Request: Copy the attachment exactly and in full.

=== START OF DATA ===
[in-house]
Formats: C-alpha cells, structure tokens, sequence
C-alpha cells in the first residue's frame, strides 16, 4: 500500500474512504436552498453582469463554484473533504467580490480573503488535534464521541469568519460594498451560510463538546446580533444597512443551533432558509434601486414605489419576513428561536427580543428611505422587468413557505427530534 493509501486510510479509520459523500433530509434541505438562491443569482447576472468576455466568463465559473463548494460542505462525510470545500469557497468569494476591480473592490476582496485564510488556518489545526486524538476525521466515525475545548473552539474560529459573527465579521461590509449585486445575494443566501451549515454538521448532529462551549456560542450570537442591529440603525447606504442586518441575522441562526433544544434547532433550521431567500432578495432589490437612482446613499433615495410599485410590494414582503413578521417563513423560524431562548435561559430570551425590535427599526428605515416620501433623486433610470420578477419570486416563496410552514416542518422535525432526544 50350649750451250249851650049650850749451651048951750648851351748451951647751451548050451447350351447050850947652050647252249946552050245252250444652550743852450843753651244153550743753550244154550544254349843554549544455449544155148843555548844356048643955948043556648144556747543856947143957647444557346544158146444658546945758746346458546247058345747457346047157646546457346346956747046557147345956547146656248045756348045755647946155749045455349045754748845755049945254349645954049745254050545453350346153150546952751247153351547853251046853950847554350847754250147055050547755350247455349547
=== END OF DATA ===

[in-house]
Formats: C-alpha cells, structure tokens, sequence
C-alpha cells in the first residue's frame, strides 16, 4: 500500500474512504436552498453582469463554484473533504467580490480573503488535534464521541469568519460594498451560510463538546446580533444597512443551533432558509434601486414605489419576513428561536427580543428611505422587468413557505427530534 493509501486510510479509520459523500433530509434541505438562491443569482447576472468576455466568463465559473463548494460542505462525510470545500469557497468569494476591480473592490476582496485564510488556518489545526486524538476525521466515525475545548473552539474560529459573527465579521461590509449585486445575494443566501451549515454538521448532529462551549456560542450570537442591529440603525447606504442586518441575522441562526433544544434547532433550521431567500432578495432589490437612482446613499433615495410599485410590494414582503413578521417563513423560524431562548435561559430570551425590535427599526428605515416620501433623486433610470420578477419570486416563496410552514416542518422535525432526544 50350649750451250249851650049650850749451651048951750648851351748451951647751451548050451447350351447050850947652050647252249946552050245252250444652550743852450843753651244153550743753550244154550544254349843554549544455449544155148843555548844356048643955948043556648144556747543856947143957647444557346544158146444658546945758746346458546247058345747457346047157646546457346346956747046557147345956547146656248045756348045755647946155749045455349045754748845755049945254349645954049745254050545453350346153150546952751247153351547853251046853950847554350847754250147055050547755350247455349547